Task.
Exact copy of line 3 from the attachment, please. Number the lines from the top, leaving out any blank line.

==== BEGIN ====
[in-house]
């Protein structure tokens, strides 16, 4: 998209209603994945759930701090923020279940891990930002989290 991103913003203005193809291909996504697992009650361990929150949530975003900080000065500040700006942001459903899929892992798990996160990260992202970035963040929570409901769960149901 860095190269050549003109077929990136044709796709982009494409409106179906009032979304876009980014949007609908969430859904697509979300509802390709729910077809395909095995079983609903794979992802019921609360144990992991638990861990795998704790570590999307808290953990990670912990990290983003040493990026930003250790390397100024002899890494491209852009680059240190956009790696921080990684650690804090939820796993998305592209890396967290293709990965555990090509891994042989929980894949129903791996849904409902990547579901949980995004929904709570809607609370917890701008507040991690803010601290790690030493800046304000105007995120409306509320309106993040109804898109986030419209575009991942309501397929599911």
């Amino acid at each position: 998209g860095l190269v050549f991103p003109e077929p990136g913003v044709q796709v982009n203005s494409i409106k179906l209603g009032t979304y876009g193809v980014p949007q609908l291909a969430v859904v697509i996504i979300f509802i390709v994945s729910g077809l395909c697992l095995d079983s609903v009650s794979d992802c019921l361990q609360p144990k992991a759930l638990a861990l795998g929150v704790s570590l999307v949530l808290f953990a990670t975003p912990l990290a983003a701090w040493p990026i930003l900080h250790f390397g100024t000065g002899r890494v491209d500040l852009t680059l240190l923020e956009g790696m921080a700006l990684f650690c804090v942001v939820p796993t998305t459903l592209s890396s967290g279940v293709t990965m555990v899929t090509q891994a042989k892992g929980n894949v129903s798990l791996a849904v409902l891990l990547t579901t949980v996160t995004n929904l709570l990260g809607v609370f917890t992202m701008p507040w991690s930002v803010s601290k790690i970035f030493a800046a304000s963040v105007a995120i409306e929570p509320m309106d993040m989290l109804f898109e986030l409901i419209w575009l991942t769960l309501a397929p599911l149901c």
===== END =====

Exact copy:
């Amino acid at each position: 998209g860095l190269v050549f991103p003109e077929p990136g913003v044709q796709v982009n203005s494409i409106k179906l209603g009032t979304y876009g193809v980014p949007q609908l291909a969430v859904v697509i996504i979300f509802i390709v994945s729910g077809l395909c697992l095995d079983s609903v009650s794979d992802c019921l361990q609360p144990k992991a759930l638990a861990l795998g929150v704790s570590l999307v949530l808290f953990a990670t975003p912990l990290a983003a701090w040493p990026i930003l900080h250790f390397g100024t000065g002899r890494v491209d500040l852009t680059l240190l923020e956009g790696m921080a700006l990684f650690c804090v942001v939820p796993t998305t459903l592209s890396s967290g279940v293709t990965m555990v899929t090509q891994a042989k892992g929980n894949v129903s798990l791996a849904v409902l891990l990547t579901t949980v996160t995004n929904l709570l990260g809607v609370f917890t992202m701008p507040w991690s930002v803010s601290k790690i970035f030493a800046a304000s963040v105007a995120i409306e929570p509320m309106d993040m989290l109804f898109e986030l409901i419209w575009l991942t769960l309501a397929p599911l149901c």